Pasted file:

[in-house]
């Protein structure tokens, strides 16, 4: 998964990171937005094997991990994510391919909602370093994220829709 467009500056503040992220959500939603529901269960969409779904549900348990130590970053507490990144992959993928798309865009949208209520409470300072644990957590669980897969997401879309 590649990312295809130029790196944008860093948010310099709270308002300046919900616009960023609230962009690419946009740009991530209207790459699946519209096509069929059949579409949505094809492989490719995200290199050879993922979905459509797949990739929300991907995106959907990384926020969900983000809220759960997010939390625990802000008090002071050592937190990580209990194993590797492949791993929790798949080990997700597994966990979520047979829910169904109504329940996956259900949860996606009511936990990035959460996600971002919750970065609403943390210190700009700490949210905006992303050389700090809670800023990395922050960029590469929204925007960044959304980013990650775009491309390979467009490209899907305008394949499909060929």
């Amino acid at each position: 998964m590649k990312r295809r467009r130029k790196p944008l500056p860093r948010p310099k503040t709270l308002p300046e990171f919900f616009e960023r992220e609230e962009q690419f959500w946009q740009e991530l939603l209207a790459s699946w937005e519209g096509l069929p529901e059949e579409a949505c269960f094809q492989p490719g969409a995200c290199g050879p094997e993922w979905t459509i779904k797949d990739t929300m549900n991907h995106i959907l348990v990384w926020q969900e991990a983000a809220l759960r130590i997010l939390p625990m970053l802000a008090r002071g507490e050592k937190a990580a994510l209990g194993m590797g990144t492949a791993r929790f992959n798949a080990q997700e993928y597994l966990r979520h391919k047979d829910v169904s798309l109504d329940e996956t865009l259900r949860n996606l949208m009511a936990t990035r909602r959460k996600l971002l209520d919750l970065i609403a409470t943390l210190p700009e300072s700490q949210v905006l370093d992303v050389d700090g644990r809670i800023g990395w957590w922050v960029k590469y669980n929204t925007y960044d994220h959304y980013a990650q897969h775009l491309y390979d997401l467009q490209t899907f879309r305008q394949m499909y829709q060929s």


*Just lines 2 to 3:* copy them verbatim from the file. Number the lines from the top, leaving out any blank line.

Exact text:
């Protein structure tokens, strides 16, 4: 998964990171937005094997991990994510391919909602370093994220829709 467009500056503040992220959500939603529901269960969409779904549900348990130590970053507490990144992959993928798309865009949208209520409470300072644990957590669980897969997401879309 590649990312295809130029790196944008860093948010310099709270308002300046919900616009960023609230962009690419946009740009991530209207790459699946519209096509069929059949579409949505094809492989490719995200290199050879993922979905459509797949990739929300991907995106959907990384926020969900983000809220759960997010939390625990802000008090002071050592937190990580209990194993590797492949791993929790798949080990997700597994966990979520047979829910169904109504329940996956259900949860996606009511936990990035959460996600971002919750970065609403943390210190700009700490949210905006992303050389700090809670800023990395922050960029590469929204925007960044959304980013990650775009491309390979467009490209899907305008394949499909060929």
């Amino acid at each position: 998964m590649k990312r295809r467009r130029k790196p944008l500056p860093r948010p310099k503040t709270l308002p300046e990171f919900f616009e960023r992220e609230e962009q690419f959500w946009q740009e991530l939603l209207a790459s699946w937005e519209g096509l069929p529901e059949e579409a949505c269960f094809q492989p490719g969409a995200c290199g050879p094997e993922w979905t459509i779904k797949d990739t929300m549900n991907h995106i959907l348990v990384w926020q969900e991990a983000a809220l759960r130590i997010l939390p625990m970053l802000a008090r002071g507490e050592k937190a990580a994510l209990g194993m590797g990144t492949a791993r929790f992959n798949a080990q997700e993928y597994l966990r979520h391919k047979d829910v169904s798309l109504d329940e996956t865009l259900r949860n996606l949208m009511a936990t990035r909602r959460k996600l971002l209520d919750l970065i609403a409470t943390l210190p700009e300072s700490q949210v905006l370093d992303v050389d700090g644990r809670i800023g990395w957590w922050v960029k590469y669980n929204t925007y960044d994220h959304y980013a990650q897969h775009l491309y390979d997401l467009q490209t899907f879309r305008q394949m499909y829709q060929s």